Next, several example applications of directional measurement techniques during beamforming training are discussed with reference to FIGS. 9 and 10. As a preliminary matter, it is noted that beamforming training sometimes is conducted in the presence of interfering signals. However, concurrent communications between other devices can interfere with an ongoing beamforming training session (conversely, a beamforming training session can also become a source of interference relative to communicating stations). It is difficult to match the timing of beamforming training with these sources of interference. Moreover, as discussed above, sometimes there are sources of interferences that are unknown and unpredictable. Because a beamforming training session in some situations is conducted when interference is present while in other situations is conducted when the one or more interference sources are silent, devices discussed with reference to FIGS. 9 and 10 develop beamforming links that spatially co-exist with interference sources regardless of whether these sources are active during a beamforming training session.

Referring first to FIG. 9, a communication system 400 includes a device 402, equipped a directional measurement controller 404, that develops an interference mask similar to the mask 86 illustrated in FIG. 1C during an interference orientation session. During a subsequent beamforming training session with a device 406, the device 402 applies the interference mask to filter out sectors and/or refined directions on which significant interference has been detected. Thus, as illustrated in FIG. 9, the device 402 restricts beamforming training to a direction 412 and does not conduct beamforming training in a direction 410. In an embodiment, rather than filtering out an entire sector, the device 402 filters out one or several directions within a sector based on the relative intensity of interference. In different embodiments, the device 402 uses the results of interference orientation during receive beamforming training during which a steering vector for incoming communications is developed, transmit beamforming training during which a steering vector for outgoing communications is developed, or both. Moreover, the device 402 in some embodiments also applies the interference mask when transmitting beamforming training frames to a peer device during a beamforming training session of the peer device.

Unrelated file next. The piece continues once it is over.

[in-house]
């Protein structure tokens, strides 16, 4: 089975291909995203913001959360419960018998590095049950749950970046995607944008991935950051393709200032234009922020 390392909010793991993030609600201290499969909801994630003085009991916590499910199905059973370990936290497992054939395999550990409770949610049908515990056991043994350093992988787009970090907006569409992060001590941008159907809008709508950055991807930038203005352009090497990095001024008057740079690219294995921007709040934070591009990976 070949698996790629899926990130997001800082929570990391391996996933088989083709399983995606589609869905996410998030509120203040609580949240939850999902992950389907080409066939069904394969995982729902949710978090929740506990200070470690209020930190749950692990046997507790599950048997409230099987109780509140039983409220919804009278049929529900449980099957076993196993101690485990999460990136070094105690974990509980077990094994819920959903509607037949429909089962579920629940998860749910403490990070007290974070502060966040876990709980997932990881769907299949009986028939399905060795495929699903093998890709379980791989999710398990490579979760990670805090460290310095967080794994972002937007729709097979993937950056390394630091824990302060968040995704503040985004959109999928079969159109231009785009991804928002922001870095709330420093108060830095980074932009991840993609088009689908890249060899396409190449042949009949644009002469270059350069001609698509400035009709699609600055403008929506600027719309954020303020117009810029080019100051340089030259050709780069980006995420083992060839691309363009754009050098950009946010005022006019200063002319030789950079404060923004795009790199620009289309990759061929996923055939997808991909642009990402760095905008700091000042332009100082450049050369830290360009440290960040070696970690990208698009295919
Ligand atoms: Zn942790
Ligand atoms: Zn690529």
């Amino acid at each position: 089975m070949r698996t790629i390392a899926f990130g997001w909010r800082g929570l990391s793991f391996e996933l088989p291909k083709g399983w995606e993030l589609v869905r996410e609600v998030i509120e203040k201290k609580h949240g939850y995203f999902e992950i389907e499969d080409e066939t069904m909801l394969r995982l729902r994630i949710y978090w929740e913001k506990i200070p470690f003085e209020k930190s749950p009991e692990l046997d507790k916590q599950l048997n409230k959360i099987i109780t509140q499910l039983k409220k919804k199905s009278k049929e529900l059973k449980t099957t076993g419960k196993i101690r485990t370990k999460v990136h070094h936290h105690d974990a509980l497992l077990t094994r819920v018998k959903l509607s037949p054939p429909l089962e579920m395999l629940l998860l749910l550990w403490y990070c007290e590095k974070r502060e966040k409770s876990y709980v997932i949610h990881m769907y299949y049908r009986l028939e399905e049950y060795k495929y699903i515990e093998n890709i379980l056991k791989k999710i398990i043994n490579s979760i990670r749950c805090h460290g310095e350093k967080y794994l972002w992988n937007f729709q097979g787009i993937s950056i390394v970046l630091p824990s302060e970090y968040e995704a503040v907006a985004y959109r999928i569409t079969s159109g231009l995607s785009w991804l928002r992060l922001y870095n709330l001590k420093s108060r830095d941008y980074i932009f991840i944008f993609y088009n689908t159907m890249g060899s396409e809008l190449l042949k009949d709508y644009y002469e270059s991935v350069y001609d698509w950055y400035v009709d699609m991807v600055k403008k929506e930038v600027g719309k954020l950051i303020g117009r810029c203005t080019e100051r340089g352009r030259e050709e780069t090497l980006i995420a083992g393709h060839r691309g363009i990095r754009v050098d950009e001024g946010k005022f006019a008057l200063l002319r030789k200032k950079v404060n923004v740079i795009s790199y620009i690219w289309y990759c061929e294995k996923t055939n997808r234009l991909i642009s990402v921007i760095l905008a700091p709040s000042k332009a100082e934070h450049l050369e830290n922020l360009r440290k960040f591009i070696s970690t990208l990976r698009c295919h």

Thus, the device 402 conducts beamforming training and interference orientation separately, and subsequently combines the results of beamforming training and interference orientation to derive an interference-resistant beamformed link. In some embodiments, the device 402 develops an interference-resistant beamformed link when establishing an initial connection with another device. In other embodiments, the device 402 develops an interference-resistant beamformed link after losing a beamformed link due to interference. In some of these embodiments, the device 402 initiates a new beamforming training session by transmitting the appropriate request to a peer device (e.g., the device 406).

Referring to FIG. 10, a schedule 450 includes concurrent superframes 452 and 454. A first pair of devices A and B, and a second pair of devices C and D communicate during respective service periods 460 and 462 during a first beacon interval. During the service periods 460 and 462, each of a third pair of devices X and Y conduct interference orientation to determine whether communications between the devices A, B, C, and D appear as interference to the device X and Y. In the superframe 454, the timeslots 470 and 472 are concurrent with the service periods 460 and 462 and are used for omni-directional and directional measurements. In an embodiment, the devices X and Y conduct directional measurements to determine whether the interference from the devices A-D, if any, is directional and can therefore be avoided along certain directions.